Sunday, May 20, 2012
Alabama ranks 14th in false sex crime convictions
Exoneration lists expose causes for wrong convictions in Jefferson County and across nation
Published: Sunday, May 20, 2012, 10:30 AM
Five men from Jefferson County and 12 others convicted but later cleared in Alabama courts are listed on a new national exoneration registry designed to highlight the issue of wrongful convictions and explain why they happen.
The registry, compiled by the University of Michigan Law School and the Center on Wrongful Convictions at Northwestern University School of Law, profiles 873 cases from January 1989 through February 2012. The registry will be made available to the public online starting Monday.
Each convicted defendant was later cleared through DNA, confession by the real criminal or other circumstances. Most involved murder and sexual assault cases.
The cases highlight the legal pitfalls that can lead to wrong convictions, said authors of a study based on the registry, Samuel Gross and Michael Shaffer.
"The more we learn about false convictions, the better we'll be at preventing them -- or if that fails, finding and correcting them as best we can after the fact," Gross said in a statement.
The study found that bad eyewitness testimony was a factor in 94 percent of the exonerations, either because a person mistakenly identified the defendant or lied to put him behind bars.
Alabama, with one federal and 16 state exonerations on the registry, ranked 14th nationally for total false convictions. Broken down per capita, Alabama ranked 10th nationally, according to the report.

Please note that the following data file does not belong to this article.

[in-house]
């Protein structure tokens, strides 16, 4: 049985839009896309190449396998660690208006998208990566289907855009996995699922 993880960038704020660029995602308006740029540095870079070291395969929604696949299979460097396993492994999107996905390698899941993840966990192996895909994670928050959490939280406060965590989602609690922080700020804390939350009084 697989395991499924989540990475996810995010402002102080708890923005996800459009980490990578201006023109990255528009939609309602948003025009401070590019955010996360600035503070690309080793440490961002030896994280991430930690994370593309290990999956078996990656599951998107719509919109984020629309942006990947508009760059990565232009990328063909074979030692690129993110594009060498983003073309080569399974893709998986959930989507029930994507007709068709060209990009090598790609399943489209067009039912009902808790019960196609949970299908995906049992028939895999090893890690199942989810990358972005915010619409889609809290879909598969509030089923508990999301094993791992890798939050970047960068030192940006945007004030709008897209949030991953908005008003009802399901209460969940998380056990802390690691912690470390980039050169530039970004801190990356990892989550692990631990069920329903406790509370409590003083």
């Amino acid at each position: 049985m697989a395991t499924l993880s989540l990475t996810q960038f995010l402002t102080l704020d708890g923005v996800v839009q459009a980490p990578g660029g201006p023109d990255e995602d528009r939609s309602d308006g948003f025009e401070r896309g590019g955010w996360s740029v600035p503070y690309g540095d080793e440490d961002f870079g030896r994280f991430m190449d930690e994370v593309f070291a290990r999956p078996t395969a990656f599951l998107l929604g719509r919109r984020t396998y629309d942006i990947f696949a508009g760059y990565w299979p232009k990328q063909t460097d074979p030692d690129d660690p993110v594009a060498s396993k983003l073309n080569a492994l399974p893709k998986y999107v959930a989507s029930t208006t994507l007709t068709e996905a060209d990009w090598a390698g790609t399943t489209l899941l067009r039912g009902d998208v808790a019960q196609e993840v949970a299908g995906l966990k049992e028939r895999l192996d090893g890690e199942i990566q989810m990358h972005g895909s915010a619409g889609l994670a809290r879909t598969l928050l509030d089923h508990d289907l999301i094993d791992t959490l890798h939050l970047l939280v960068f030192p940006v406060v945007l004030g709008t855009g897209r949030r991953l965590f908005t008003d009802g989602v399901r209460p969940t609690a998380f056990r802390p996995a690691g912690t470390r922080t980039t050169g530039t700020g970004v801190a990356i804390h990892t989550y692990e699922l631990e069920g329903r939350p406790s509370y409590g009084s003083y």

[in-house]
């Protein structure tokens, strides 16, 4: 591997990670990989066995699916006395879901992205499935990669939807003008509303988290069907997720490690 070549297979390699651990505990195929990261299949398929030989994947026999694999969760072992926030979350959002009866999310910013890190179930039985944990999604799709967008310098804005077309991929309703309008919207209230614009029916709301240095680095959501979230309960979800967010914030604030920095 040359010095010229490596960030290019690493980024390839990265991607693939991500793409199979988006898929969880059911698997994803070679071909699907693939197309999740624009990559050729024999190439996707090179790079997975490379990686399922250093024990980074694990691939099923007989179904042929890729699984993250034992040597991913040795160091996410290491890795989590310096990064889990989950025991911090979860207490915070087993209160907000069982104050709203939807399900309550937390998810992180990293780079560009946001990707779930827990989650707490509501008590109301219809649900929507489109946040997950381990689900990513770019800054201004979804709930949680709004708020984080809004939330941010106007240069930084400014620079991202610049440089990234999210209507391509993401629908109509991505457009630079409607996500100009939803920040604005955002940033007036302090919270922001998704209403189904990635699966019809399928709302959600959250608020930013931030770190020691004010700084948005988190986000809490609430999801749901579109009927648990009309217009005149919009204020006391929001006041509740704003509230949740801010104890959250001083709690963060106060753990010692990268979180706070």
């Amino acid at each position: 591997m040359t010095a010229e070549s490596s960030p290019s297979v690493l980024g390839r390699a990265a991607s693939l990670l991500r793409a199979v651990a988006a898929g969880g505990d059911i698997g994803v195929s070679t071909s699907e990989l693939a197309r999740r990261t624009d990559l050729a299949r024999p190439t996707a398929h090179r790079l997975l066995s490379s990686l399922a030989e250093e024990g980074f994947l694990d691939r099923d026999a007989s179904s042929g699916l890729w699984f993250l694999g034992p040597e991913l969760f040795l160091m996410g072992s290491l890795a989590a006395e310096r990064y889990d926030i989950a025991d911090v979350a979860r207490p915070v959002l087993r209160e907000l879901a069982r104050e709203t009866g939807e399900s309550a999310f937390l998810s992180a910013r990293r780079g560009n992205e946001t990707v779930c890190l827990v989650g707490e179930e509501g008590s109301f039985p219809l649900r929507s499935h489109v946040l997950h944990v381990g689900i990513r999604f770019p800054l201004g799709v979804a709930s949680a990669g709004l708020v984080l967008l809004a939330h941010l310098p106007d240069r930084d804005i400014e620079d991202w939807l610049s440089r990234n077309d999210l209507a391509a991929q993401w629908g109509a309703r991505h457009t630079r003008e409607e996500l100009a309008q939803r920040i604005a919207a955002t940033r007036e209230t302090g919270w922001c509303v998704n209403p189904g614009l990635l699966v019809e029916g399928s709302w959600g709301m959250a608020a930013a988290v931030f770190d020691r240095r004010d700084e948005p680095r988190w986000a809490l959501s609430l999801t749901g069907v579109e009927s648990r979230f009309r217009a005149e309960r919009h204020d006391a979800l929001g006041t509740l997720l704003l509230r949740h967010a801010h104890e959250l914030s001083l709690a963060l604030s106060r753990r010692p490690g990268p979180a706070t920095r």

But the study's authors said the numbers can be misleading, because states like Alabama, Illinois and Michigan with larger Death Row populations and organizations dedicated to ferret out wrongly-convicted people will be disproportionately represented.
Also, cases such as homicide and sexual assault, which often involve DNA evidence and result in longer sentences, are more likely to provide the means and time needed to prove the wrong person was convicted, the study found.
Nearly 6 in 10 of the people on the registry were cleared by DNA. It took an average of 12 years from conviction and 13 years from arrest for them to find justice, the study found.
Alabama Attorney General Luther Strange said he has confidence in the integrity of state criminal proceedings.
"The many safeguards in place provide sufficient opportunity to correct the very few errors that are made," he said in a statement. "Sixteen errors out of tens of thousands of convictions does not indicate a systemic problem but rather supports the high degree of accuracy in our proceedings."
The study's authors concluded the actual number of wrong convictions is much higher.
Gross and Shaffer intentionally defined exoneration narrowly, only listing on the registry cases the authors identified in which a court, prosecutor, or governor found post-conviction evidence of innocence persuasive enough to drop the charge, release the defendant, order a new trial that resulted in acquittal or issue a pardon.
"It is clear that the exonerations we found are the tip of an iceberg," said Gross, a University of Michigan law professor and editor of the registry. "Most people who are falsely convicted are not exonerated; they serve their time or die in prison. And when they are exonerated, a lot of times it happens quietly."
More than 90 percent of the exonerated defendants are male. Half are black.